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Old 11-26-2007, 10:35 AM   #46
offroute
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More Testing and Thoughts on SPOT

Did a 3.5 hour ride yesterday in mostly moderately dense pine forest. Single and double track. Had tracking on the entire time which means that it attempted to send approximately 21 TRACK POINTS. Twelve were sent successfully. This was on a brand new unit, not the demo unit I tested in the Death Valley report above.

I regard this success rate as pretty darn good considering the density of the tree cover. Interestingly, when I returned I forgot to turn the unit off and left it in my garage where it successfully transmitted a few points over the next few hours.

I consider the TRACK function a bonus. Of real importance is how the HELP and 9-1-1 functions would work in the real world. HELP transmits once every 5 minutes for an hour. 9-1-1 does the same for several hours. My guess is that with satellites moving around the sky, the user is likely to get a few successful messages out within SPOTS described coverage area. For those who want to get on OK Check-In message out, I recommend that they be careful to provide the clearest view of the sky possible since it only transmits that message once. I would not count on an OK message getting successfully transmitted 100% of the time.

I think its a great device and will own one myself - using it when I ride with others or when I don't anticipate being in heavy tree cover or steep canyons alone. In those cases I'll revert to a low freq 406 PLB and give up SPOTs advantages of Check In and HELP.

I agree with TomW that feedback from several other users in different parts of the country with give us a much clearer picture. I also need to reiterate that HELP and 9-1-1 operate differently than TRACK and it is likely they would be prove pretty darn reliable in most situations where a reasonable view of the sky is obtained.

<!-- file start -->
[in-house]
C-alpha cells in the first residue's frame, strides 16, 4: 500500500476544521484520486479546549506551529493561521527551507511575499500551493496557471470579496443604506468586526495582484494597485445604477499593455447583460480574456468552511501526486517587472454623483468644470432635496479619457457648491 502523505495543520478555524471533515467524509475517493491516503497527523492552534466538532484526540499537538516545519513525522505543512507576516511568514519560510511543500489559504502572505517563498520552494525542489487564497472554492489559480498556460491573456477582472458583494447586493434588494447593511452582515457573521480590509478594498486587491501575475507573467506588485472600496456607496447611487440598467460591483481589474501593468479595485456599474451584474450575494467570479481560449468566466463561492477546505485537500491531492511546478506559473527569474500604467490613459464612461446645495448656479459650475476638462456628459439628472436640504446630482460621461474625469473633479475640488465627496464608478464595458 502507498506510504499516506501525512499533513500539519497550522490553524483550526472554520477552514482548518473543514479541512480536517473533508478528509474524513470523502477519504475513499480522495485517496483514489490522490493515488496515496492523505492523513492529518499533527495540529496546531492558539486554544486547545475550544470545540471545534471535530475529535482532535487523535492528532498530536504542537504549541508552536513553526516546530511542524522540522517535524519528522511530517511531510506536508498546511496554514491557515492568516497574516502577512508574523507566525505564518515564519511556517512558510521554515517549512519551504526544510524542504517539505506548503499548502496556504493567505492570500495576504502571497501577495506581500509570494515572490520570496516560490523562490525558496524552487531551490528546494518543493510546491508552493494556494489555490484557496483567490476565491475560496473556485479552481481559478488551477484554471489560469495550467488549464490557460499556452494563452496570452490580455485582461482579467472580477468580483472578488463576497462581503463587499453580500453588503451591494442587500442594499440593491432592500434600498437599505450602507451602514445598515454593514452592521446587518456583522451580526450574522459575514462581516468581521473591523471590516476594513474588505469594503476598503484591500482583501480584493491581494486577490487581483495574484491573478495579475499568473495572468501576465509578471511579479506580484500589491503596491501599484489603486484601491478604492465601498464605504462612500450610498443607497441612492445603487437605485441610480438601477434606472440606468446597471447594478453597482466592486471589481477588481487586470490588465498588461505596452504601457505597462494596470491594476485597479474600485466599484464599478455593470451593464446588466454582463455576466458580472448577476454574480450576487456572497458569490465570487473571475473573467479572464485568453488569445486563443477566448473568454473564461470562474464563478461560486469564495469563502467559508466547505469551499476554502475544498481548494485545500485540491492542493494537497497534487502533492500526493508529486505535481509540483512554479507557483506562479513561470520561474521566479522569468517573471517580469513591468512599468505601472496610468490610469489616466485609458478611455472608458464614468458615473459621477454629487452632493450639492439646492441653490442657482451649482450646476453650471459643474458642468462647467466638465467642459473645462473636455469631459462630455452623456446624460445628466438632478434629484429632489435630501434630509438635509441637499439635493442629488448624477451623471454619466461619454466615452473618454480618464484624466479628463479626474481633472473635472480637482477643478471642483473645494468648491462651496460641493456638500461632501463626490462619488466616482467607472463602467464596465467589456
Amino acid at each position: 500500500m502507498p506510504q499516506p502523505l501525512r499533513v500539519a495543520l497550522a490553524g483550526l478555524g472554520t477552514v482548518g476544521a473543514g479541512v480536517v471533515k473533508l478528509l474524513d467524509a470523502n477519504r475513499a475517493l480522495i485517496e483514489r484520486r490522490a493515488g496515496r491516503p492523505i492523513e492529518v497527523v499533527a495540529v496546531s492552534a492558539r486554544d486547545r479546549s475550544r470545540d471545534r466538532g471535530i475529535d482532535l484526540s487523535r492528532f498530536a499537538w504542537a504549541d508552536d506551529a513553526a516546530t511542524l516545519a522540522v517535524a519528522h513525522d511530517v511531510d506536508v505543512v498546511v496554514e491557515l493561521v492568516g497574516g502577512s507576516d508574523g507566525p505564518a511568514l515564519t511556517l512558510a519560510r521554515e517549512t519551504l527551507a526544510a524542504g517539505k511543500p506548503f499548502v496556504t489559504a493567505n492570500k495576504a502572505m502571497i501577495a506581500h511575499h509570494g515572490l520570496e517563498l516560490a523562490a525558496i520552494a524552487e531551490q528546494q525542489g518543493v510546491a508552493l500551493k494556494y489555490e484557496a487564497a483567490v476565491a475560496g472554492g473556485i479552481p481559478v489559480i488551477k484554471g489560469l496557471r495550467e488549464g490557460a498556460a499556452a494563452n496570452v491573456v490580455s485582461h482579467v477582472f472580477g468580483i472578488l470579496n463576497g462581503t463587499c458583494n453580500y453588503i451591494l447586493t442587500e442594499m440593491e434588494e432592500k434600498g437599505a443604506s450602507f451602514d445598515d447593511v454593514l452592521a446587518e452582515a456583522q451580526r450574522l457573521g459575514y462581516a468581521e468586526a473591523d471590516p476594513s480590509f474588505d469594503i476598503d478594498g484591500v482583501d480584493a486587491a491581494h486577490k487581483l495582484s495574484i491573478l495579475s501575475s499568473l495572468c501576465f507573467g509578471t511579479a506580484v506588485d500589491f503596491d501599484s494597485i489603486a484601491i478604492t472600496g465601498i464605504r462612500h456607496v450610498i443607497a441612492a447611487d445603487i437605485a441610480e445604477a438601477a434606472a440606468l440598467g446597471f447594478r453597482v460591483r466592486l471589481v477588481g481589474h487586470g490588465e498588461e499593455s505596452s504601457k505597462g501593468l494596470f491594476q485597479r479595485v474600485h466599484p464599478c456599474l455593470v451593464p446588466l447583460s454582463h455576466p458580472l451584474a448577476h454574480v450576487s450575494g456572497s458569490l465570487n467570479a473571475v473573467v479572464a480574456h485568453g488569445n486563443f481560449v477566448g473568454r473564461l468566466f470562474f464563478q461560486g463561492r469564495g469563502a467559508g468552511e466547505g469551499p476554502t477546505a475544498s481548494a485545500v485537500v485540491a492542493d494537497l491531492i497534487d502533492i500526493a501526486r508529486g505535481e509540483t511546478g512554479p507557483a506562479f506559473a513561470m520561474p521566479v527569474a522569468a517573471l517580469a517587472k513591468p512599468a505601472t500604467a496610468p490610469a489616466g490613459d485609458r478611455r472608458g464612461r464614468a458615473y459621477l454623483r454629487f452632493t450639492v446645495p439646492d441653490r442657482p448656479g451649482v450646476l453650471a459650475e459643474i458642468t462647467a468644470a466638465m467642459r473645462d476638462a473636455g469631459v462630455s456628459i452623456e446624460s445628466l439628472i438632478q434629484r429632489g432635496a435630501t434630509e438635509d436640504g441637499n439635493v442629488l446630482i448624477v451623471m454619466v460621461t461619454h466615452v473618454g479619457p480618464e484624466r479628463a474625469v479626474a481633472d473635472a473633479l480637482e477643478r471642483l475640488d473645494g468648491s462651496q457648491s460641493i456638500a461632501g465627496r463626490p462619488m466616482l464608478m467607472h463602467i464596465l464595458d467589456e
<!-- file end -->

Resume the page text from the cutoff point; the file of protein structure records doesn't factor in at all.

Great to hear the feedback of others over time.
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Old 11-30-2007, 06:04 AM   #47
SpotMaker
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Quote:
Originally Posted by offroute
I consider the TRACK function a bonus. Of real importance is how the HELP and 9-1-1 functions would work in the real world. HELP transmits once every 5 minutes for an hour. 9-1-1 does the same for several hours. My guess is that with satellites moving around the sky, the user is likely to get a few successful messages out within SPOTS described coverage area. For those who want to get on OK Check-In message out, I recommend that they be careful to provide the clearest view of the sky possible since it only transmits that message once. I would not count on an OK message getting successfully transmitted 100% of the time.
Hi Adventure Riders!

I work for Axonn LLC, the company that designed and manufactures the SPoT. I am one of the engineers that designed it. I'm loving seeing the response that it is getting! Lots of folks seem to be excited about it.

Here are a few tips for it's use:

The "check in" message actually transmits THREE TIMES. It transmits in the following pattern: As soon as the SPoT has a GPS fix it transmits, then 5 to 10 minutes later (randomly dithered) it transmits a second time, then 5 to 10 minutes after that (random again), it transmits a third time. These three transmissions all have the same internal packet ID which causes the SPoT back office to throw out the duplicates and only send one to the emails and cel-phones on your check-in list.

As a result, this coverage map:

http://www.findmespot.com/explorespot/coverage.aspx

Shows the probability of a check-in message getting through!

How do you know when it's done sending all three messages? Simple, the "ok/check" LED stops blinking! So, it's best to send check-in messages from your base camp, or when you've stopped for a few minutes to admire a view. Activate check-in mode and leave the SPoT sitting with it's face to the sky until the ok/check LED stops blinking.

The coverage map also shows the probability of at least one out of any three consecutive help or 911 messages getting through (at 5 minute intervals, help and 911 will have transmitted 3 or 4 times in 20 minutes, depending on when you start measuring the time). Each help, 911, or track message is only sent once, but a new one, with fresh GPS data and a new packet ID (causing the SPoT back office to pump all of them through), is sent every 5 minutes for help/911 or every 10 minutes for track.

Offroute is exactly right in his assumptions as to what it means that the satellites are moving around in the sky. For a message to go through, at least one satellite has to see your SPoT, and see one of the SPoT ground stations! What this means is: if you've got a great horizon-to-horizon view of the sky, and you're not too close to the edge of the dark orange area in the coverage map, almost 100% of your "track", "help" or "911" messages will get through. If you have only a partial view of the sky, or you're starting to get near the edge of the dark orange area of the map, the condition of a satellite being in view of both your SPoT and the ground station happens somewhat less often, so fewer of your messages will get through.